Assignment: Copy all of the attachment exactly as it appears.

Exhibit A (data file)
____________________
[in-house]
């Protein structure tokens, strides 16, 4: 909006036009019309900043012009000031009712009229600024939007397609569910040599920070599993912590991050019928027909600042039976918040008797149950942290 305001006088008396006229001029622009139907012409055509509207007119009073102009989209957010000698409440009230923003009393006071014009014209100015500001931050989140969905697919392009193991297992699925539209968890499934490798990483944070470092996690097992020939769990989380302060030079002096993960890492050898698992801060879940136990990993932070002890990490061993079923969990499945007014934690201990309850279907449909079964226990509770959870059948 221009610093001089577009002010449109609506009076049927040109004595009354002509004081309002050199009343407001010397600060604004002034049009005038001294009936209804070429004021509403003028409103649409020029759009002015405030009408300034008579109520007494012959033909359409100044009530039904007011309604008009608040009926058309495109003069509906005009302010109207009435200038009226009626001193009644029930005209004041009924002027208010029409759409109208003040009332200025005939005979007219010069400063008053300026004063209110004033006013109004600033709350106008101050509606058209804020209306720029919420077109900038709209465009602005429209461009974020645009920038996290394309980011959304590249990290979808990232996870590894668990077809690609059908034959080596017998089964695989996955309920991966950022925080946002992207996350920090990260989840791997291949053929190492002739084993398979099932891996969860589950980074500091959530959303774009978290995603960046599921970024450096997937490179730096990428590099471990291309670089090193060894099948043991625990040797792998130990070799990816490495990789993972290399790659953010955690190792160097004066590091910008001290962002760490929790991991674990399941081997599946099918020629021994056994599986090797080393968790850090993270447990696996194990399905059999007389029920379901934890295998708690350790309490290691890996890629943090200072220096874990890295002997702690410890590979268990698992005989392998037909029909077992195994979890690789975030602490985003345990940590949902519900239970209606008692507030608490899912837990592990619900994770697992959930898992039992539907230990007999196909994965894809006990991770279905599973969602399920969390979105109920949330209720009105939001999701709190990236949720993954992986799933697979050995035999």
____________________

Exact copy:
[in-house]
């Protein structure tokens, strides 16, 4: 909006036009019309900043012009000031009712009229600024939007397609569910040599920070599993912590991050019928027909600042039976918040008797149950942290 305001006088008396006229001029622009139907012409055509509207007119009073102009989209957010000698409440009230923003009393006071014009014209100015500001931050989140969905697919392009193991297992699925539209968890499934490798990483944070470092996690097992020939769990989380302060030079002096993960890492050898698992801060879940136990990993932070002890990490061993079923969990499945007014934690201990309850279907449909079964226990509770959870059948 221009610093001089577009002010449109609506009076049927040109004595009354002509004081309002050199009343407001010397600060604004002034049009005038001294009936209804070429004021509403003028409103649409020029759009002015405030009408300034008579109520007494012959033909359409100044009530039904007011309604008009608040009926058309495109003069509906005009302010109207009435200038009226009626001193009644029930005209004041009924002027208010029409759409109208003040009332200025005939005979007219010069400063008053300026004063209110004033006013109004600033709350106008101050509606058209804020209306720029919420077109900038709209465009602005429209461009974020645009920038996290394309980011959304590249990290979808990232996870590894668990077809690609059908034959080596017998089964695989996955309920991966950022925080946002992207996350920090990260989840791997291949053929190492002739084993398979099932891996969860589950980074500091959530959303774009978290995603960046599921970024450096997937490179730096990428590099471990291309670089090193060894099948043991625990040797792998130990070799990816490495990789993972290399790659953010955690190792160097004066590091910008001290962002760490929790991991674990399941081997599946099918020629021994056994599986090797080393968790850090993270447990696996194990399905059999007389029920379901934890295998708690350790309490290691890996890629943090200072220096874990890295002997702690410890590979268990698992005989392998037909029909077992195994979890690789975030602490985003345990940590949902519900239970209606008692507030608490899912837990592990619900994770697992959930898992039992539907230990007999196909994965894809006990991770279905599973969602399920969390979105109920949330209720009105939001999701709190990236949720993954992986799933697979050995035999």